- The Washington Times - Sunday, February 14, 2021

President Biden’s $1.9 trillion coronavirus relief package wouldn’t just boost the minimum wage. It would completely overhaul how tipped workers are paid with a restaurant industry struggling to claw its way back from COVID-19 restrictions and shutdowns.

Restaurateurs fear the move would squeeze the industry’s tight profit margins and put an unnecessary strain on the still-sputtering economy.

House Democrats’ plan would more than double the minimum wage for tipped employees this year, to $4.95 per hour, before ultimately equalizing it with their proposed hourly $15 minimum wage by 2027.

Dina Rubio, the owner of Don Ramon Restaurant in West Palm Beach, Florida, said she fears she might have to lay off staff or increase her prices if the package becomes law.

“This is another obstacle that we’re going to have to see how we’re going to be able to manage,” she said.



The National Restaurant Association says the combination of negatives they see in the proposal outweighs the positives in the rest of the package, such as the billions of dollars in aid for restaurants and bars.

“There is not an economist yet who has offered that an increase in the minimum wage and elimination of the tip credit is going to result in more restaurants expanding operations or opening their doors,” said Sean Kennedy, the group’s executive vice president for public affairs.

At least 110,000 restaurants have closed and 2.5 million jobs have been lost as a result of the pandemic, Mr. Kennedy said.

Employers are supposed to make up the difference if employees’ tips don’t bring them in line with the standard minimum wage­ — known as the “tip credit” — but enforcement of that law is scattershot.

The tip credit would be eliminated by 2027 under the Democrats’ plan.

Mr. Kennedy said the average server makes $19 to $25 an hour, including tips, and their wages could be slashed if they are equalized too quickly.

He said the restaurant industry is willing to have a broader conversation about wages but now is not the time to impose drastic changes.

“A quick increase — five years to $15 [an hour] and a quick elimination of the tip credit — the restaurant industry cannot support that,” he said.

Advocates of abolishing the tipped minimum wage say the structure of the “sub-minimum wage” has exacerbated racial inequities during the pandemic.

“Tipped work is a legacy of slavery,” said Liz Theoharis, co-chair of the Poor People’s Campaign. “Someone has been hurting our people, our workers and our tipped workers. It’s gone on for far too long, and we won’t be silent anymore.”

A report this month from the advocacy group One Fair Wage found that Black tipped workers were more likely than workers overall to get lower tips and were more likely to face punishment for trying to enforce social distancing and mask rules in their workplaces.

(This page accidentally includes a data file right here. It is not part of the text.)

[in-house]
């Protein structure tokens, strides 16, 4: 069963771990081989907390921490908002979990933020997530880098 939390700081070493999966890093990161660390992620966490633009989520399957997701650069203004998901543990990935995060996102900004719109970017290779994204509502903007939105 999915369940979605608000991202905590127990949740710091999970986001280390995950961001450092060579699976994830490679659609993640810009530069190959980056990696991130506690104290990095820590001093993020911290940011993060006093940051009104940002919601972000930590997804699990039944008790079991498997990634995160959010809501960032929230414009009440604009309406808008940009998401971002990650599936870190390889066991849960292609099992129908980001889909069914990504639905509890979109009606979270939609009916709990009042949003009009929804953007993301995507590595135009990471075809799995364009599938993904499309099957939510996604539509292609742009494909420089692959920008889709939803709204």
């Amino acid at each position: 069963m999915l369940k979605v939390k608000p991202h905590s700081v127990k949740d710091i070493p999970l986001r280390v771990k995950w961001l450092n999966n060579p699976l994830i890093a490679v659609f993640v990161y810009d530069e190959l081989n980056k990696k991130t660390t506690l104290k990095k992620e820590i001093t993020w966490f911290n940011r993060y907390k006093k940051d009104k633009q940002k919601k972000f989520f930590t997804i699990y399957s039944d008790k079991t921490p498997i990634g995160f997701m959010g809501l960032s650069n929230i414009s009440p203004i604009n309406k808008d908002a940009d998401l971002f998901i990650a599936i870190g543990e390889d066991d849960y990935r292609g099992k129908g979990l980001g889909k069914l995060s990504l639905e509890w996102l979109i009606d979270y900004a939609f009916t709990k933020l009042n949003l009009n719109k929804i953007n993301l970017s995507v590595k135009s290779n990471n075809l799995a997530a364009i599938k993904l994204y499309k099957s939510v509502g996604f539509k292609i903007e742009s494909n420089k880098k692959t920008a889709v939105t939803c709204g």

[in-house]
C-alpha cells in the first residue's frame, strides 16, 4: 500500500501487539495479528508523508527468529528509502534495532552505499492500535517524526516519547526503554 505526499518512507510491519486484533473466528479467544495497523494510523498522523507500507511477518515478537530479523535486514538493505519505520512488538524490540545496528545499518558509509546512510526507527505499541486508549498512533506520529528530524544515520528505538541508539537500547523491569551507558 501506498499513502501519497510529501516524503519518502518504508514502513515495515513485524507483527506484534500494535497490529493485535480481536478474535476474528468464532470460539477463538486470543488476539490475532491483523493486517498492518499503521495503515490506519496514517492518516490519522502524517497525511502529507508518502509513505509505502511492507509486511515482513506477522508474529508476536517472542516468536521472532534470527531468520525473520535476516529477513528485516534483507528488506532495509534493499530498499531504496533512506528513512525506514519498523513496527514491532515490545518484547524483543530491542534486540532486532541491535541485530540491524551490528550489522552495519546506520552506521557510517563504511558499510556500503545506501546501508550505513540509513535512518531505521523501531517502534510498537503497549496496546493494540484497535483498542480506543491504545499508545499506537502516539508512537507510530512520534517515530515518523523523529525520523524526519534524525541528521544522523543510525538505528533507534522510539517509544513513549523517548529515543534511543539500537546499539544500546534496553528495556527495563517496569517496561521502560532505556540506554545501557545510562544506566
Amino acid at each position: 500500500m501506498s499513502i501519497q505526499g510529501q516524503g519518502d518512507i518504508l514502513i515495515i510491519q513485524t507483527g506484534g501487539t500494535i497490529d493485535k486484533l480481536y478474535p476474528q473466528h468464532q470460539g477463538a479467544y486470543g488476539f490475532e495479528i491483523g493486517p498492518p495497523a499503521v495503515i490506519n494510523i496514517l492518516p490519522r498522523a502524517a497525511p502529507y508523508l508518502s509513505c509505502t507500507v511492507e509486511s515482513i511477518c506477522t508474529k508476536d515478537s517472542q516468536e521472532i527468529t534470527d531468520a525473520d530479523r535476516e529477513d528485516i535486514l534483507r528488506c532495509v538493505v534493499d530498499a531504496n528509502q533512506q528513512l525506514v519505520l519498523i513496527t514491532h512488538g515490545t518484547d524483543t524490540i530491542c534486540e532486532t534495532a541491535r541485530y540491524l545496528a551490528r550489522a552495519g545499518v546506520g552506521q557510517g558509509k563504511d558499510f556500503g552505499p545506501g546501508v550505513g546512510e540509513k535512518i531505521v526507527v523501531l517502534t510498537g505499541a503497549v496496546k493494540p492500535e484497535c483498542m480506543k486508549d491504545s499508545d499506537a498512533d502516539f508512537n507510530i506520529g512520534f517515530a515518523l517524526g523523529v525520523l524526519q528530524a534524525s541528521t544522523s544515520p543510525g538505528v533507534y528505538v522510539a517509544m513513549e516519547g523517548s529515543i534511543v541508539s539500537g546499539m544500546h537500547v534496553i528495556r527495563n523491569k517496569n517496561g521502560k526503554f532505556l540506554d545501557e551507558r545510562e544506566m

Alaska, California, Minnesota, Montana, Nevada, Oregon and Washington have increased their tipped minimum wage to the same level as their standard minimum wage with some exceptions, all but ensuring that the earnings floor for many tipped workers is higher.

Waiters and bartenders in states where the tipped minimum wage was still $2.13 per hour made almost 17% less than their counterparts in other states, according to a 2017 study from the left-leaning Economic Policy Institute.

Democrats say that is exactly the point of equalizing wages.

“It’s time to get rid of sub-minimum wages — period,” said Rep. Andy Levin, Michigan Democrat. “It’s time for every American worker to earn at least $15 an hour.”

The Congressional Budget Office reported this month that House Democrats’ plan, which includes eliminating the tipped minimum wage and increasing the overall minimum wage from $7.25 to $15 an hour by 2025, would cost 1.4 million jobs, though it would lift roughly 900,000 people out of poverty.

Democrats’ dreams of increasing the wage soon might have to be put on hold.

Sen. Kyrsten Sinema, Arizona Democrat, has signaled opposition to including the wage measure in the relief package, which likely would doom the effort in the 50-50 Senate.

White House press secretary Jen Psaki said Mr. Biden “remains committed” to raising the wage but added that the legislative process has a long way to go.

When the minimum wage issue arose at the confirmation hearing of Neera Tanden, Mr. Biden’s pick to lead the White House budget office, Sen. Lindsey Graham, South Carolina Republican, confronted her about whether she had ever run a restaurant.

Ms. Tanden said she had not, but she added that it would be useful to talk with restaurant servers who would be affected by the policy.

“I think doing away with the tip wage is probably bad for them,” Mr. Graham said. “The best thing you can do for a waiter and a waitress is open up a new restaurant and people hire you at higher wages because a new restaurant in town needs good workers, so that’s the way I believe to increase wages.”

In 2018, the D.C. Council voted to repeal a voter-backed initiative to eventually bring the tipped minimum wage in line with the standard minimum wage in the city.

Mr. Kennedy said it was servers who drove the push to reverse the change.

“It wasn’t driven by the restaurant industry. It’s driven by the men and women who appreciate and understand the business model of what the tip credit and what the restaurant model means for them,” he said.

The minimum wage in the nation’s capital is now $15 per hour, and the base minimum wage for tipped employees is $5 per hour.

In 2019, New York Gov. Andrew Cuomo, a Democrat, announced a plan to eliminate the tipped minimum wage in his state for some vocations, including hairstylists and parking lot attendants, but not those in the hospitality industry.

The overall minimum wage in New York City is $15 per hour. It is being phased in gradually for other regions in the state.

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